Monday, November 29, 2010

Parental Guidance Advised

 It’s great reading about our classmates who’ve already achieved that 50 years of married bliss milestone.

Linda and I have 3 more years to go before we become members of that club. But we’ll get there.

There’s no doubt about that.

No, my doubts were that the wedding might not happen at all.

Linda and I had gone together for a little over 2 years, and I knew
she was a very bright and sophisticated lady......with a great sense of humor, and we were both in love, but........she didn’t have any idea how certifiable one of my best friends was.


Paul Niven at Kennedy Nixon Debate

His name was Paul Niven, who very few people remember now, but at the time was part of Ed Murrow’s team of reporters at CBS. He was moderating Face the Nation in the early 60’s and I was the announcer on that show as well as a number of Paul’s radio newscasts throughout the week.

Broadcasting was his job.

But practical jokes...the more outrageous the better...were his life!

Paul Niven, Pat Peyser, Lee Shephard
Both of us were bachelors during that time....and since our work schedules were more or less the same.......we ran around together a lot doing things bachelors do....going to bars....acting stupid...and a few times wondering 40 miles up the road to see the sights in Baltimore’s notorious Burlesque district known as “The Block.”

Paul was one of the smartest people I’ve ever met.....and one of the funniest.....and kindest.

But I knew that like all of Paul’s friends, I had a target on my back. And an up coming wedding was just too good an opportunity to pass up.

I was convinced that the “terror attack” would come right after the wedding or perhaps during the honeymoon.

So, a couple of weeks before the wedding,  I didn’t think twice when Paul asked us to meet him and his date at a very exclusive restaurant (The Rive Gauche) in Georgetown.

I spotted Paul right away when we entered and as Linda and I were being led to his table........Suddenly, I began to realize who his “date” was. I recognized her even without her “boa.” It was the “Queen of the Block” and probably the best known xcydiast in the country, Blaze Star.

This was ground zero....and the attack was about to begin.

Blaze performed her part well.....telling Linda that she had been sent by the city of Baltimore to plead with her not to marry me....because the entire economy of the “block” would collapse without my many trips to the bars....."have pity on the strippers’ hungry children," she pleaded......Paul had also paid a couple of waitresses to come by our table with picket signs...with similar "unfair to Baltimore's working girls".....messages.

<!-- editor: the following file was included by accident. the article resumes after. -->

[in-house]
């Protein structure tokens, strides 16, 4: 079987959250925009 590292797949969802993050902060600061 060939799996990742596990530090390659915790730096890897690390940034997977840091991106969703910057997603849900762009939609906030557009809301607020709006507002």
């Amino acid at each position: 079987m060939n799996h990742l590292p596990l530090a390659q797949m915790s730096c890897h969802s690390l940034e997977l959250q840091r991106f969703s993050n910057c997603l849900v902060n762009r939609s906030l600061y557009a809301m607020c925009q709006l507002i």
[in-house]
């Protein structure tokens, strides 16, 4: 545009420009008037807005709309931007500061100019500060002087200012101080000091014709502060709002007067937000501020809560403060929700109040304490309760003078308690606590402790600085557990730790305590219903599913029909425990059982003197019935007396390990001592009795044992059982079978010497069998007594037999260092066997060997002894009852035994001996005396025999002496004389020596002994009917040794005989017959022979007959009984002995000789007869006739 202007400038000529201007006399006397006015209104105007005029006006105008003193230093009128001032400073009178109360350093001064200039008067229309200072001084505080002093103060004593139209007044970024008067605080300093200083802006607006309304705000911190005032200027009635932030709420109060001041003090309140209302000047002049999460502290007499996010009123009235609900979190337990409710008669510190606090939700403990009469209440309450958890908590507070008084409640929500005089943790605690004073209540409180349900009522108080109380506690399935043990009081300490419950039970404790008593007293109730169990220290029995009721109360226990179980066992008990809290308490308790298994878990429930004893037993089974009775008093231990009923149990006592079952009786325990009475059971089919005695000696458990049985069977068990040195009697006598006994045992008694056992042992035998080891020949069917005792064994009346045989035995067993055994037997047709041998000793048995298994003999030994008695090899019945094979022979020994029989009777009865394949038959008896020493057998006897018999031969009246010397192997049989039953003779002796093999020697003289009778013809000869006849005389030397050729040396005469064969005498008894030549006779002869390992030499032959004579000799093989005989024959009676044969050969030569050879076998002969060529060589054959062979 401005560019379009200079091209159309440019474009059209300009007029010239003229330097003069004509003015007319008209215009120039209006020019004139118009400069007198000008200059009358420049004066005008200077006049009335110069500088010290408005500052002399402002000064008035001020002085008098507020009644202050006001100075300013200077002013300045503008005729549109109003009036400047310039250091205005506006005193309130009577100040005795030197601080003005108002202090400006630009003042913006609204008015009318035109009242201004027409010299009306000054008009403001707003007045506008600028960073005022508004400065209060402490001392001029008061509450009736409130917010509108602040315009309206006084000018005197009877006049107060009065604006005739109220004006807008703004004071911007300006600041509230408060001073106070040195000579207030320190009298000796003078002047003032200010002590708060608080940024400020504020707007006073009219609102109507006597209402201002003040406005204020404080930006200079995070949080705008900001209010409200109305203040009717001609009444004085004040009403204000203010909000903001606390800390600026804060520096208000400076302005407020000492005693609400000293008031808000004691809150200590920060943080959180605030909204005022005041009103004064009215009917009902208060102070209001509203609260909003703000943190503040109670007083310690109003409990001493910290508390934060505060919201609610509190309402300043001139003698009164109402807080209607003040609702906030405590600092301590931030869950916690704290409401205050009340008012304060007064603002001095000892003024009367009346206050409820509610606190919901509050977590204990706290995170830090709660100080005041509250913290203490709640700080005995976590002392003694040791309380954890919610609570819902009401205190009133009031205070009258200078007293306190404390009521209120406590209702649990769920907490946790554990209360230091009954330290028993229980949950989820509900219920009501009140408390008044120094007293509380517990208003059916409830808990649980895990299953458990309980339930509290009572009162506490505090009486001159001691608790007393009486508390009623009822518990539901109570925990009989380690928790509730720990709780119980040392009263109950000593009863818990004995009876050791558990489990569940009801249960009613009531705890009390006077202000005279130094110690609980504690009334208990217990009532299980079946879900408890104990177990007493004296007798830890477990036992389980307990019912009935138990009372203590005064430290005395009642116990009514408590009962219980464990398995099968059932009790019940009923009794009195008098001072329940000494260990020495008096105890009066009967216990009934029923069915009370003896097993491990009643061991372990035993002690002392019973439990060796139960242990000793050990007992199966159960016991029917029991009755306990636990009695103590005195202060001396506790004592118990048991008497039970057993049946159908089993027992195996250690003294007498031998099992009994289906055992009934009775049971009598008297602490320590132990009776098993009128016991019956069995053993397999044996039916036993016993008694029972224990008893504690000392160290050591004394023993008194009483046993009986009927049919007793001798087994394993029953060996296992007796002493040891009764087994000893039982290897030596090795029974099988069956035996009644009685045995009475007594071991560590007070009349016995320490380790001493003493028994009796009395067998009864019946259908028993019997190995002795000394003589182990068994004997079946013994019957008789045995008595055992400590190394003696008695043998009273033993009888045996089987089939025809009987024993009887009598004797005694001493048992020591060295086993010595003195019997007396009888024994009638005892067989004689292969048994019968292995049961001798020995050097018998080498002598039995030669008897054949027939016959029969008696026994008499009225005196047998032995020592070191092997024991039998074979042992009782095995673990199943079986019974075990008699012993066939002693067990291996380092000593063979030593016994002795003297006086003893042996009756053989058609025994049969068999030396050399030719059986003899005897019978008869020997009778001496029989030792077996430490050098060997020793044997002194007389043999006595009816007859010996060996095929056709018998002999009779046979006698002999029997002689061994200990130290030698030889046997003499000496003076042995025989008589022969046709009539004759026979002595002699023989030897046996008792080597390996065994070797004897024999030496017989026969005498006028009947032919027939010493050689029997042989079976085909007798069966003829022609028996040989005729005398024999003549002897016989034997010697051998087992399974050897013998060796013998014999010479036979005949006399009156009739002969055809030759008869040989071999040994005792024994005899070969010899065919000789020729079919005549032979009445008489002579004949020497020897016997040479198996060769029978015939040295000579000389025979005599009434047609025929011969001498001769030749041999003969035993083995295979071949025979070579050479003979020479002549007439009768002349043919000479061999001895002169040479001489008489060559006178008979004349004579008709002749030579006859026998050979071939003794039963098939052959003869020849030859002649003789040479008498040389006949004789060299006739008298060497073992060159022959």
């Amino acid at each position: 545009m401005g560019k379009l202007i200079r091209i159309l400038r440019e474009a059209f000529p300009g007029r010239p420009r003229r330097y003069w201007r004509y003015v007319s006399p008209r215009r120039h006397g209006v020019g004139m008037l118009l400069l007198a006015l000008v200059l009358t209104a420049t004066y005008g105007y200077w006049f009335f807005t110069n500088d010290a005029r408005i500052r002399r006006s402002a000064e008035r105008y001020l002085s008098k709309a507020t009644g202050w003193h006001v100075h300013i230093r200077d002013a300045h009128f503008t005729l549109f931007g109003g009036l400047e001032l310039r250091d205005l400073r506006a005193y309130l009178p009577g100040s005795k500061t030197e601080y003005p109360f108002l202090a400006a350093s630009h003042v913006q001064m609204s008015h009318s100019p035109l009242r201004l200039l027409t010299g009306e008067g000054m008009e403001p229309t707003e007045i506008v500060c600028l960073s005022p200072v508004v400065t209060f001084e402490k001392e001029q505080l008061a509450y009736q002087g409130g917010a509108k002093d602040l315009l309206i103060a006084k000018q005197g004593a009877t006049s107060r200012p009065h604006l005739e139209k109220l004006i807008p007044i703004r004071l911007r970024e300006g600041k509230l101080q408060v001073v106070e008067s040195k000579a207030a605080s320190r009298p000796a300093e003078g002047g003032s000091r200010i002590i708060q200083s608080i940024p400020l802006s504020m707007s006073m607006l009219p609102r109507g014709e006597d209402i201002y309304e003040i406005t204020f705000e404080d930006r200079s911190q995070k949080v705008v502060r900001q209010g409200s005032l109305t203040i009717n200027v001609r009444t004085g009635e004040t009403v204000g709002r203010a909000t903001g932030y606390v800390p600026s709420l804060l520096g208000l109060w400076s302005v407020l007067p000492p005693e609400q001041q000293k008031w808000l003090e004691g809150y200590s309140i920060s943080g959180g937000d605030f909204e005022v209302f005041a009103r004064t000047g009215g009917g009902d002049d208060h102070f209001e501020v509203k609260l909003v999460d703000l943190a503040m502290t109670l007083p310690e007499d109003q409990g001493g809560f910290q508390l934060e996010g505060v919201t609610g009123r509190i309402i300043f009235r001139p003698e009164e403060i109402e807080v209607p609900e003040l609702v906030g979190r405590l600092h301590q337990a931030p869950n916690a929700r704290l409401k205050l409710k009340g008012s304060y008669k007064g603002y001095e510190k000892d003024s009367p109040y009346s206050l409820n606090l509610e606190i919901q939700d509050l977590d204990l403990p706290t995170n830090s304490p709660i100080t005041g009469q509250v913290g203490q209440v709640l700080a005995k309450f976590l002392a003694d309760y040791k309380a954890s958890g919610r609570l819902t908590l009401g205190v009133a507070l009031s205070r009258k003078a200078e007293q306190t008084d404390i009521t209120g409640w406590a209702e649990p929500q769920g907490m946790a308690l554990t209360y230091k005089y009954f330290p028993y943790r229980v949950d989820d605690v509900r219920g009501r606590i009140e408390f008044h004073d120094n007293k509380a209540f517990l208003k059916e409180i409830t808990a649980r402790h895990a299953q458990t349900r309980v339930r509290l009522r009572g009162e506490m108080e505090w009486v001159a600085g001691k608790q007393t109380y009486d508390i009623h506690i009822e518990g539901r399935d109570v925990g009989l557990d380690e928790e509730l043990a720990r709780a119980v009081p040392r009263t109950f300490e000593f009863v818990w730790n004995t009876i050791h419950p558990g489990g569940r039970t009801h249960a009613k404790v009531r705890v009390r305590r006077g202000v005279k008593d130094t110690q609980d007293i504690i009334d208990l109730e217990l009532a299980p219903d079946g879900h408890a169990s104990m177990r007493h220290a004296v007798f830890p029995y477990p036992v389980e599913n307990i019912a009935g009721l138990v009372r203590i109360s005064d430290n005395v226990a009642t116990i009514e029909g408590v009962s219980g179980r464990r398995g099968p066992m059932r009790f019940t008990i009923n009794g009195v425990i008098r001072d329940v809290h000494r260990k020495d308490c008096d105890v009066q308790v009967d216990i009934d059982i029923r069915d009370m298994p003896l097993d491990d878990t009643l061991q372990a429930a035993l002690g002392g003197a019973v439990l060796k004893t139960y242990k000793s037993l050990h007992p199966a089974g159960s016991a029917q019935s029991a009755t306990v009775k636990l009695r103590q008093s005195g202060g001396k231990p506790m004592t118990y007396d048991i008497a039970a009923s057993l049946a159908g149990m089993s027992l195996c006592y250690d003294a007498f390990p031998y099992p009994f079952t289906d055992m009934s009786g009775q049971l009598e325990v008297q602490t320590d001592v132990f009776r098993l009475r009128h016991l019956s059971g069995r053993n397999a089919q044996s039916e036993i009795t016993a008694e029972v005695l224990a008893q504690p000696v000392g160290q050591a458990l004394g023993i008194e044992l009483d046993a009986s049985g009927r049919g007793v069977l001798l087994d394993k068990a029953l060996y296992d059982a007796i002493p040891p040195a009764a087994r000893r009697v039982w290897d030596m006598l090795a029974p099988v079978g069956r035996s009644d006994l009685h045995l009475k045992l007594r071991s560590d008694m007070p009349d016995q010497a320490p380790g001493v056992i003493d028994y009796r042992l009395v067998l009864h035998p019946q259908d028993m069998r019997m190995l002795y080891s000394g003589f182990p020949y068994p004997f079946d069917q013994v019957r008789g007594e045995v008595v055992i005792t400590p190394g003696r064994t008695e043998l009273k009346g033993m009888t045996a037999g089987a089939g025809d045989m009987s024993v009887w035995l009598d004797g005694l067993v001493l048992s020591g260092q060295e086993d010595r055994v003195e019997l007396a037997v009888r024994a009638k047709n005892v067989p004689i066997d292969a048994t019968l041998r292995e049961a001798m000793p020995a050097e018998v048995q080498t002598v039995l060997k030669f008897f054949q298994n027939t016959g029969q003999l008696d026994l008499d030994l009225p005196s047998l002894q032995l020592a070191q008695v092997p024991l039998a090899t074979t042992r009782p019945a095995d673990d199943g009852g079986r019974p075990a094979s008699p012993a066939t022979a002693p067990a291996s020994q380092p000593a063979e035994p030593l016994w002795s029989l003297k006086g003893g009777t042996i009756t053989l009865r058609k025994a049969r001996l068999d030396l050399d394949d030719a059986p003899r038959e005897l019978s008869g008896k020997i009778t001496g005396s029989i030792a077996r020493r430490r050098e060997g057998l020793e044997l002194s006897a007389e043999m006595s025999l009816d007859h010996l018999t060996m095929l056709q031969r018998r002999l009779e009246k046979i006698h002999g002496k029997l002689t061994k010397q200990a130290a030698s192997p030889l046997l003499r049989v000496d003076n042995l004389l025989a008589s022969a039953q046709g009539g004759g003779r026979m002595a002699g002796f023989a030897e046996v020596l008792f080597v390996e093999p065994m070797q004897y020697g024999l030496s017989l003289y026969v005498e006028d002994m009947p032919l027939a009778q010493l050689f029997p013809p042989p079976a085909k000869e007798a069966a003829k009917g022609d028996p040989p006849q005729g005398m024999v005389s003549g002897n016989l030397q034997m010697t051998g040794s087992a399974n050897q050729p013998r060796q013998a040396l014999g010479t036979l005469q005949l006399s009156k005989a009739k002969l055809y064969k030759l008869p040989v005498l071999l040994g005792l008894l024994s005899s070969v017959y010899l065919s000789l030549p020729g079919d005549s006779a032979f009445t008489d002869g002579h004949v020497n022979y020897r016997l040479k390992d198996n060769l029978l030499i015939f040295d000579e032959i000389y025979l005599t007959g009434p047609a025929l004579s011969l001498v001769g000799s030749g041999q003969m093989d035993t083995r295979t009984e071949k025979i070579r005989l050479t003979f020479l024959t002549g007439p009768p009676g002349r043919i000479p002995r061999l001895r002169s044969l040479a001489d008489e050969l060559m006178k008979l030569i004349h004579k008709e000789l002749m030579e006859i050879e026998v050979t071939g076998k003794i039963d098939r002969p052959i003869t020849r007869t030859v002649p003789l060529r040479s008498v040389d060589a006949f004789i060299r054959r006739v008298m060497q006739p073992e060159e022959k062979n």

I was dying.

Linda thought it was hilarious.

Whew!

I figured after that, the next 50 years would be a breeze.

They were.

  -Ed


(After the initial shock....the rest of the evening was great. Blaze told us about beginning her career when she was 15.........and how she had been supporting her Mom and sisters in West Virginia ever since..and talked about her long-term romance with then-governor Earl Long.
It was, to say the least, an unforgettable evening.


Paul Niven died in a tragic house fire in 1979. Linda was pregnant with our third child at the time......and since our other two children were boys, we were confident the new one would be too...so we decided to name him Paul, after our friend.


But, our third child turned out to be a girl, so we named her Kendall, which was Paul's middle name.


At Paul’s funeral Daniel Patrick Moynihan gave the eulogy. Among other things he said,


“A journalist’s life revolves around stories. And stories of Paul will be heard as long as any who worked with him or knew him gather in those barrooms around the world where the day’s brutality is somehow surmounted with laughter and a comradeship of equality and honor.”


Rest in Peace, Paul.  -Ed)

Saturday, November 27, 2010

Our 75th Year

Got a nice note from Ellouise:

Reading the blog. Loving all that good stuff. Made me realize that both Don Nance or I forgot to send a picture of our annual sandwich supper at the National Storytelling Festival, Jonesborough, Tn in October. Always great to see Don and Letty.

This is our 75th year for the Class of 1954. All of us going over that line together. I am embracing it - wearing my white hair and billing myself as "Southern, Sassy -- and 75,"

I am currently booking what I hope will be my 2011 “Diamond Julibee Tour.” Particularly hoping to tell stories in Charlotte.